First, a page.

ANN: New and Forthcoming Publications

Juan Meneses's picture

Dear H-Empire members,

This is a list of new and forthcoming publications of interest to members:


Hélder Carvalhal, André Murteira, and Roger Lee de Jesus (eds.), The First World Empire. Portugal, War and Military Revolution (New York: Routledge, 2021).

This book offers a comprehensive overview of the early modern military history of Portugal and its possessions in Africa, America, and Asia from the perspective of the Military Revolution historiographical debate. The existence of a military revolution in the early modern period has been much debated within international historiography and this volume fills a significant gap in its relation to the history of Portugal and its overseas empire. It examines different forms of military change in specifically Portuguese case studies, but also adopts a global perspective through the analysis of different contexts and episodes in Africa, America, and Asia. Contributors explore whether there is evidence of what could be defined as aspects of a military revolution, or, alternatively, whether other explanatory models are needed to account for different forms of military change. As such, it offers the reader a variety of perspectives that contribute to the debate over the applicability of the Military Revolution concept to Portugal and its empire during the early modern period. Broken down into four thematic parts and broad in both chronological and geographical scope, the book deepens our understanding of the art of warfare in Portugal and its empire and demonstrates how the Military Revolution debate can be used to examine military change in a global perspective. This is an essential text for scholars and students of military history, military architecture, global history, Asian history and the history of Iberian empires.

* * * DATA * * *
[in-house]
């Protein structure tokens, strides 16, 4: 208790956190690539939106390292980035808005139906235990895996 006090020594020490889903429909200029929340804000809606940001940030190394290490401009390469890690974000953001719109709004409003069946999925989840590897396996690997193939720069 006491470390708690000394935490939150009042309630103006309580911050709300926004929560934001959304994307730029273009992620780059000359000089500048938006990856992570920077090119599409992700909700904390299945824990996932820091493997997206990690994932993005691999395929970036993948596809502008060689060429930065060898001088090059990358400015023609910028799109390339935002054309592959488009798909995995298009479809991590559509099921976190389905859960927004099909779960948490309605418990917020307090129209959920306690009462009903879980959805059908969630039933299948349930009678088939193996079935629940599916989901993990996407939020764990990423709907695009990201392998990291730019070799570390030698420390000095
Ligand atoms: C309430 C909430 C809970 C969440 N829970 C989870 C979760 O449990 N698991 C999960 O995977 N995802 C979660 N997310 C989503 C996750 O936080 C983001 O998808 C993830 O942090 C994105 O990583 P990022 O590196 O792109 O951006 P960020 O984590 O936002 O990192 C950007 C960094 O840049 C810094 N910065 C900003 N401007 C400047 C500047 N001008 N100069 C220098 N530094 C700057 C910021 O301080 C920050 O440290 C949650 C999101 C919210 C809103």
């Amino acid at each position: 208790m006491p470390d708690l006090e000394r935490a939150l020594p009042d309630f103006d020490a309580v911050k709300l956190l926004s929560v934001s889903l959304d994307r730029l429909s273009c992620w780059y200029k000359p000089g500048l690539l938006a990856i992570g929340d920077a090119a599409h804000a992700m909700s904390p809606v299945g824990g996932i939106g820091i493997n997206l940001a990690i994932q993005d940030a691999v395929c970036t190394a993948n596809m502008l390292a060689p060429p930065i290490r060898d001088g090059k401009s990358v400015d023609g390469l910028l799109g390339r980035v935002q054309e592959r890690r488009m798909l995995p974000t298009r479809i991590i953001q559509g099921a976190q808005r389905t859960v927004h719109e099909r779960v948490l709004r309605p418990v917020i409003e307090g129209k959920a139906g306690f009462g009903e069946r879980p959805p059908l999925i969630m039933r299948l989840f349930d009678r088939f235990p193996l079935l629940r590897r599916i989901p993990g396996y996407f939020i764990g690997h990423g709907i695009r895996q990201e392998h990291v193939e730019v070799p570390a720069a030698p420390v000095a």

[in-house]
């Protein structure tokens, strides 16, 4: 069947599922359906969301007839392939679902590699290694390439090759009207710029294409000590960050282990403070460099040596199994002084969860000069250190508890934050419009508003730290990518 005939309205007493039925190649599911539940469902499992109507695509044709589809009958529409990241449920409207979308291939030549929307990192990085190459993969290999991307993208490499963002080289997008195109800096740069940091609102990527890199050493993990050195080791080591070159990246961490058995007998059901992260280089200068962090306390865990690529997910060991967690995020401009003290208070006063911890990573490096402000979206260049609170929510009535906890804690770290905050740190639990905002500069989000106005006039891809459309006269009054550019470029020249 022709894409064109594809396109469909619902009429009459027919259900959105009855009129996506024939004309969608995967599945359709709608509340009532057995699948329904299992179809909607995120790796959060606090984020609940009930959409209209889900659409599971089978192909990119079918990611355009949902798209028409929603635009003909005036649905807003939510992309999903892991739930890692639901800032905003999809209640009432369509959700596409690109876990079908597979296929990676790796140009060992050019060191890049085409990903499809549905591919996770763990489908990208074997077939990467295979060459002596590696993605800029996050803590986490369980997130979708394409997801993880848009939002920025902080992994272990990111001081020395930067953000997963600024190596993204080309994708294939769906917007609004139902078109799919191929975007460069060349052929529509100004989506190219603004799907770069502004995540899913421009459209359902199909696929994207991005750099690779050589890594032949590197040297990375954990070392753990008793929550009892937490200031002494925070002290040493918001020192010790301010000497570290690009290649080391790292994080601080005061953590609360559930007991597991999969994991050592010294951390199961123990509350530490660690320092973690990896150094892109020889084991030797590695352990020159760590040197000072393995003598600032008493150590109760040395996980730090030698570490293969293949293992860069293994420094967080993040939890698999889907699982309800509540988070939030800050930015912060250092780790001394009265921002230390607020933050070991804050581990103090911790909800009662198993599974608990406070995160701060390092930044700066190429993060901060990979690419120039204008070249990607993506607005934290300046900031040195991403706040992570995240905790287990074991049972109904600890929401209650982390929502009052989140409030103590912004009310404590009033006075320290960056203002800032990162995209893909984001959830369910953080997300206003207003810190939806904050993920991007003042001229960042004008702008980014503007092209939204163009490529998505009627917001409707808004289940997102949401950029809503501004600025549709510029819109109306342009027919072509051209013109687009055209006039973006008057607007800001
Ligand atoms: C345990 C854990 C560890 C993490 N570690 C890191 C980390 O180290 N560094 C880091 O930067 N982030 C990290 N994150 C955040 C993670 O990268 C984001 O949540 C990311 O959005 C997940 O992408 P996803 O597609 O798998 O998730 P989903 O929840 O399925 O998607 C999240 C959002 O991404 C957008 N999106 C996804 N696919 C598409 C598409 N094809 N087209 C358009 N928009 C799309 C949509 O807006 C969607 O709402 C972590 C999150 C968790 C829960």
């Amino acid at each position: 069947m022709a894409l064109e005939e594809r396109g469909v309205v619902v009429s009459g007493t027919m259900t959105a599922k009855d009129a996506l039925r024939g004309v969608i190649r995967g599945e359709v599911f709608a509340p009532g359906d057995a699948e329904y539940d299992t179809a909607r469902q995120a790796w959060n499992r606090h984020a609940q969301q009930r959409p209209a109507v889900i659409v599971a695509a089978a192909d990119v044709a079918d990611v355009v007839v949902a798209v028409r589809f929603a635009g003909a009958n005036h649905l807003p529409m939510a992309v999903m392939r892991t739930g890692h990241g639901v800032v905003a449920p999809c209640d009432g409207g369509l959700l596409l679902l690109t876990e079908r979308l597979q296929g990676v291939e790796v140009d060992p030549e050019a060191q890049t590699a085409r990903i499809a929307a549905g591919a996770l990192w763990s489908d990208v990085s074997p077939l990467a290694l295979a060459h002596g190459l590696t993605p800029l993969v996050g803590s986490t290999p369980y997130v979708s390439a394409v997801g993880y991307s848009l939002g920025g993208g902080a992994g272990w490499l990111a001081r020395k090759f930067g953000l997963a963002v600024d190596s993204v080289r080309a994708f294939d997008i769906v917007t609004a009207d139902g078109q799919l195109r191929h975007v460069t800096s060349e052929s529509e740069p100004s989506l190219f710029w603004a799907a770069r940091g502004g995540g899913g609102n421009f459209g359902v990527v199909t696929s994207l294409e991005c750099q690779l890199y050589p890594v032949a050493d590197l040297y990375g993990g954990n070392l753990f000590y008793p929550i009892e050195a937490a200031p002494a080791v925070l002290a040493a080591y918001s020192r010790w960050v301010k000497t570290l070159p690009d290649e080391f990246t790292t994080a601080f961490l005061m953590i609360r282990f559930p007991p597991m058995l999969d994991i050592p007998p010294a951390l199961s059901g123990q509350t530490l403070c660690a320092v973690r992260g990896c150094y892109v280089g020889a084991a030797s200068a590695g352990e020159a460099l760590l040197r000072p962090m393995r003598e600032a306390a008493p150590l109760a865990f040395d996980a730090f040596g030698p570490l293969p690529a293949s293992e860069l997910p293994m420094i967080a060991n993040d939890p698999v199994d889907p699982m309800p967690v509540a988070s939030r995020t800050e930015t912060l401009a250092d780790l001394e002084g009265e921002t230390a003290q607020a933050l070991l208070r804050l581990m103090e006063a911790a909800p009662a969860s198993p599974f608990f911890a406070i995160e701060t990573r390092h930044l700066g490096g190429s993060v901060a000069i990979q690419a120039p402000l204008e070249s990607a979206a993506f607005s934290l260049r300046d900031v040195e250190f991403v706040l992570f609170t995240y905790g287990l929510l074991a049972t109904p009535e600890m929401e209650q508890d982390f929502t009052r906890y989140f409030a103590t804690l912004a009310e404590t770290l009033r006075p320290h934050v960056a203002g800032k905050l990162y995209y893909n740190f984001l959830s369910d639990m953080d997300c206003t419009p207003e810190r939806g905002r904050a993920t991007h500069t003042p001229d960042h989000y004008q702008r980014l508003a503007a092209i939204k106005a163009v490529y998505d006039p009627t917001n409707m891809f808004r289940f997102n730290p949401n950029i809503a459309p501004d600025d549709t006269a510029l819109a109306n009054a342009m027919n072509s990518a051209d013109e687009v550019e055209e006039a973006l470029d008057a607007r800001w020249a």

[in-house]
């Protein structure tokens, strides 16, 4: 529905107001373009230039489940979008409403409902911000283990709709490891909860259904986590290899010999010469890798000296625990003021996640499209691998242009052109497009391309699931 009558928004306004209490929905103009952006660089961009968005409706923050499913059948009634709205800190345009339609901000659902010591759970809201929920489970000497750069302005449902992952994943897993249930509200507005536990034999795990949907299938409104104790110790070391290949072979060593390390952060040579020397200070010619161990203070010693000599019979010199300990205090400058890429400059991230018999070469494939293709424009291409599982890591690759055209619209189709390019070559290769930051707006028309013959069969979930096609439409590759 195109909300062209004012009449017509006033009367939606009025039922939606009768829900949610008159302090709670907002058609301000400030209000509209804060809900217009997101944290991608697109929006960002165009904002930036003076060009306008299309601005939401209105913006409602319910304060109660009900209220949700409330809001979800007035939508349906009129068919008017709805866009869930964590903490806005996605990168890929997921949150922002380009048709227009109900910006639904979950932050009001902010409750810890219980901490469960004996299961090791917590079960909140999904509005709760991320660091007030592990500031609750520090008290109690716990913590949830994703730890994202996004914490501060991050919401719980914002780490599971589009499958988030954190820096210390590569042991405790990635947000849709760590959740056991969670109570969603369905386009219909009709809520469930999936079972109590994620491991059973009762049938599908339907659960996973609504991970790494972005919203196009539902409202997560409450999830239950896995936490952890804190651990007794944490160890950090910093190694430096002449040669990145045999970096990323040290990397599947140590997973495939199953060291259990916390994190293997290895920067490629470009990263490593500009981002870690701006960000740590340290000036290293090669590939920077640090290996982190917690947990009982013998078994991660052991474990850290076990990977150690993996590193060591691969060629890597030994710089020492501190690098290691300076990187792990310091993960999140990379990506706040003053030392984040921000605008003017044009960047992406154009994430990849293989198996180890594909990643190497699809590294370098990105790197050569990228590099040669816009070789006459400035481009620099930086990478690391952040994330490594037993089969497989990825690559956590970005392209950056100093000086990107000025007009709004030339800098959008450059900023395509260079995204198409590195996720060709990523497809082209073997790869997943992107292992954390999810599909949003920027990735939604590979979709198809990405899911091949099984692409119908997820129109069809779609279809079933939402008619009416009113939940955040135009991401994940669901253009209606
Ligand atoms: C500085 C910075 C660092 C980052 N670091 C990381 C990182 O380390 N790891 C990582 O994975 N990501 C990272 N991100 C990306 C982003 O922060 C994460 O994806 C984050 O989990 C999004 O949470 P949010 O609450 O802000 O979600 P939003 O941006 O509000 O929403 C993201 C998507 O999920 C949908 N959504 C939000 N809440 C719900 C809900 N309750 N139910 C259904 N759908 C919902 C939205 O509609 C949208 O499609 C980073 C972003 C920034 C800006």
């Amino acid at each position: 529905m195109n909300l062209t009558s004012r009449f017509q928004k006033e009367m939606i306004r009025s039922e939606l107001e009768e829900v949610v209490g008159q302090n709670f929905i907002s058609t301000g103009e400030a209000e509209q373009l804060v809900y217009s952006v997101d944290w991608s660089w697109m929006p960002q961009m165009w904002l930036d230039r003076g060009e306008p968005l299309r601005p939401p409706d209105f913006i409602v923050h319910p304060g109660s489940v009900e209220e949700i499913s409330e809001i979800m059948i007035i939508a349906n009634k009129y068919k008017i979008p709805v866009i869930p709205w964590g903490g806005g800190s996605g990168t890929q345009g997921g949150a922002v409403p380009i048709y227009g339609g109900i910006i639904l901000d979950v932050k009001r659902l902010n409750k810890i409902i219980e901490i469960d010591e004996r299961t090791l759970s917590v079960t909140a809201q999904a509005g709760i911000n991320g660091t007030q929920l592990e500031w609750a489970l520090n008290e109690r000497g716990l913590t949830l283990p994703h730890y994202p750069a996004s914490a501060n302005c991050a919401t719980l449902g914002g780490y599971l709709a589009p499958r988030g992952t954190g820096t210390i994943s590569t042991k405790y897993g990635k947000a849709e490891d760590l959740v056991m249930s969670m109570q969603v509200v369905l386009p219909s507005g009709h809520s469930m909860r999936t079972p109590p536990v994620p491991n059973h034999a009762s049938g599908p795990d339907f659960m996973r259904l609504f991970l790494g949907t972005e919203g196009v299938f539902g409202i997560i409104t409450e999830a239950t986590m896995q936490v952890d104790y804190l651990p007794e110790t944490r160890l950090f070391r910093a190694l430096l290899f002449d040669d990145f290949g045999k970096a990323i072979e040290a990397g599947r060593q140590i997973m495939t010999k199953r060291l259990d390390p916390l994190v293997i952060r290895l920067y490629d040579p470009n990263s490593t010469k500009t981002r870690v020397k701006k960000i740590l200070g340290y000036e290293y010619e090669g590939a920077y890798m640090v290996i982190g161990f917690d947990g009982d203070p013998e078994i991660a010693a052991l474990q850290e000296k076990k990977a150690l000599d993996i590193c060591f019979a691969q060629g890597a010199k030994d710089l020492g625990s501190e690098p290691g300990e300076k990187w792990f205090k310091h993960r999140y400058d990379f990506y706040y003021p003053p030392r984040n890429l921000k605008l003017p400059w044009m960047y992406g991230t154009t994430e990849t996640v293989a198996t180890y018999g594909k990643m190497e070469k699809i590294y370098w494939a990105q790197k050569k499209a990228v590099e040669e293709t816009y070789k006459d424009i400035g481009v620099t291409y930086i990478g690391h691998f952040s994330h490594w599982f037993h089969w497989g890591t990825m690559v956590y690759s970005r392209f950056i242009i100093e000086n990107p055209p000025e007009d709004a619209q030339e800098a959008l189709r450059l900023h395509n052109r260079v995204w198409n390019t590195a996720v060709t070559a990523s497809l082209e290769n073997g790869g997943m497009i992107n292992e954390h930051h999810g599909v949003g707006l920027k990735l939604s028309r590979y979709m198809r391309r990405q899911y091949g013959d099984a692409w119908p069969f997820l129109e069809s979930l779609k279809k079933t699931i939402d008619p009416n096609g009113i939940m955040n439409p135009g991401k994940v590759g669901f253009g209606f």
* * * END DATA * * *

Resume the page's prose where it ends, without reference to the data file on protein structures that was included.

Patrick M. Kirkwood, "'A War Time Love Affair': The Round Table and The New Republic, c.1914-1919," The Journal of the Gilded Age and Progressive Era 20.1 (2021): 44-65.


Itay Lotem, The Memory of Colonialism in Britain and France: The Sins of Silence (London: Palgrave Macmillan, 2021).

This book explores national attitudes to remembering colonialism in Britain and France. By comparing these two former colonial powers, the author tells two distinct stories about coming to terms with the legacies of colonialism, the role of silence and the breaking thereof. Examining memory through the stories of people who incited public conversation on colonialism: activists; politicians; journalists; and professional historians, this book argues that these actors mobilised the colonial past to make sense of national identity, race and belonging in the present. It uses a range of sources from textual publications to oral history and tells two distinct stories of the mobilisation of the colonial past in present-day politics. In focusing on memory as an ongoing, politicised public debate, the book examines the afterlife of colonial history as an element of political and social discourse that reflects actors' understanding of their present-day, multi-ethnic European societies.